Clearly, then, this is awful news for Microsoft. For not only does it explicitly gain Google as a rival in the desktop space, it does so in a way that relegates the operating system to the role of plumbing – effectively dismissing Microsoft's core products as sideshows.
Instead, the focus moves to the browser, one of the areas where Microsoft has not only lost the initiative, bit is also steadily losing market share.
What about for free software? At one level, it represents something of a problem for end-user distros like Ubuntu. Google is obviously such a powerful brand that it will attract many users to its new open source platform. But it's important to note that Google explicitly says:
Google Chrome OS is being created for people who spend most of their time on the web
That's clearly a huge market, but it's not all of it. There are lots of reasons *not* to use the Web – notably security, privacy and control – and GNU/Linux distros will always serve an important purpose.
But it's probably true that this move places an upper limit on the number of people likely to switch to them: in the future, many people will use open source but be unaware of it (just as they do today with Google's Web apps, most of which run on open source server-side.)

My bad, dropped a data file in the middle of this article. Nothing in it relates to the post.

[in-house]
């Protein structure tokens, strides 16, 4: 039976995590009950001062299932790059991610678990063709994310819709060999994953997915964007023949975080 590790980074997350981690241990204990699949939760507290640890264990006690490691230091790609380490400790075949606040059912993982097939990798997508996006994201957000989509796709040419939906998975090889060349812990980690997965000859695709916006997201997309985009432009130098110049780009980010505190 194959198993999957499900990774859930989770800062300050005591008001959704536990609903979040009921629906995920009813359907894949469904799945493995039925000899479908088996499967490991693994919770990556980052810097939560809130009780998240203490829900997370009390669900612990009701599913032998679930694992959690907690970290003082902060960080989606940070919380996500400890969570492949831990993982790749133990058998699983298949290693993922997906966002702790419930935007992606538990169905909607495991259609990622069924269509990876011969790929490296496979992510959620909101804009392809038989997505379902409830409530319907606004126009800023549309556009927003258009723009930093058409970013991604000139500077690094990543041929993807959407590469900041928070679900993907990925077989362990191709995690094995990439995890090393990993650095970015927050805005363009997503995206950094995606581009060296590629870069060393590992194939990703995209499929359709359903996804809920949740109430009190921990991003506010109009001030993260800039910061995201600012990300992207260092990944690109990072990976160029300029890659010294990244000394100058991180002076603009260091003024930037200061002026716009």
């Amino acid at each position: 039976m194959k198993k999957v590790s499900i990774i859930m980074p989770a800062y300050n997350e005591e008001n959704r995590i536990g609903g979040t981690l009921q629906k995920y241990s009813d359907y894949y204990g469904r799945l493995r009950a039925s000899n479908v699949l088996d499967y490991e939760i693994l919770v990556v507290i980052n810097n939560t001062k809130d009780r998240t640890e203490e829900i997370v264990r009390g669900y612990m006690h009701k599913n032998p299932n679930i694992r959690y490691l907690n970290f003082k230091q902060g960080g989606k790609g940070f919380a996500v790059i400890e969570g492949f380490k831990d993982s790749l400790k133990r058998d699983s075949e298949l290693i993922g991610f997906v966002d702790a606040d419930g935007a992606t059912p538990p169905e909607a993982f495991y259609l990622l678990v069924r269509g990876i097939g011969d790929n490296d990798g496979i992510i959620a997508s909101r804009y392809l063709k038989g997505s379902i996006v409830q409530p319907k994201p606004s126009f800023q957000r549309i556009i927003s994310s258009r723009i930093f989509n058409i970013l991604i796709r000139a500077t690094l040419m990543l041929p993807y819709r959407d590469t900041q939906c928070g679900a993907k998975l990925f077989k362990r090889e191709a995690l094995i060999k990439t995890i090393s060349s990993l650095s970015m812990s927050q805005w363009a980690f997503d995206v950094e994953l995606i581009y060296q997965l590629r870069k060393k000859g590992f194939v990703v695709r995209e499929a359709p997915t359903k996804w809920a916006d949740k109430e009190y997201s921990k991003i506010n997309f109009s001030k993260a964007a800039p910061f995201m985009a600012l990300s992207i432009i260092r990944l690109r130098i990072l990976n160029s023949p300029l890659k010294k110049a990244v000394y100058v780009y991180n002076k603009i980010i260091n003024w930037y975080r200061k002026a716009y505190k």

But looking at the bigger picture, this is really good news for open source. As Google emphasises:
We have a lot of work to do, and we're definitely going to need a lot of help from the open source community to accomplish this vision.
This is very much an open source project from Google. And note that unlike its Web services, this software will be *distributed*, so the GNU GPL will kick in, and Google will be obliged to release the source. This means that lots of new code will be entering the free software commons.
Moreover, Google's commitment to open source has just been raised a notch, and so we are likely to see collateral benefits as Google spreads more of its largesses to other open source projects in order to boost the ecosystem as a whole.
This move is obviously a watershed for the operating systems market, but I think it may also prove to be a real milestone for open source too. There may well be some negative consequences for current GNU/Linux distros and related projects, but these will evolve, as open source always evolves, and those most fit to survive in the new environment will do so.
Overall, though, we now have Google pushing not one, but *two* operating system based on Linux – Android being the other. Add in all the other companies that will be jumping on this new bandwagon, and you have an unprecedented momentum behind free software in this sector. 2010, the Year of the GNU/Linux desktop, anyone?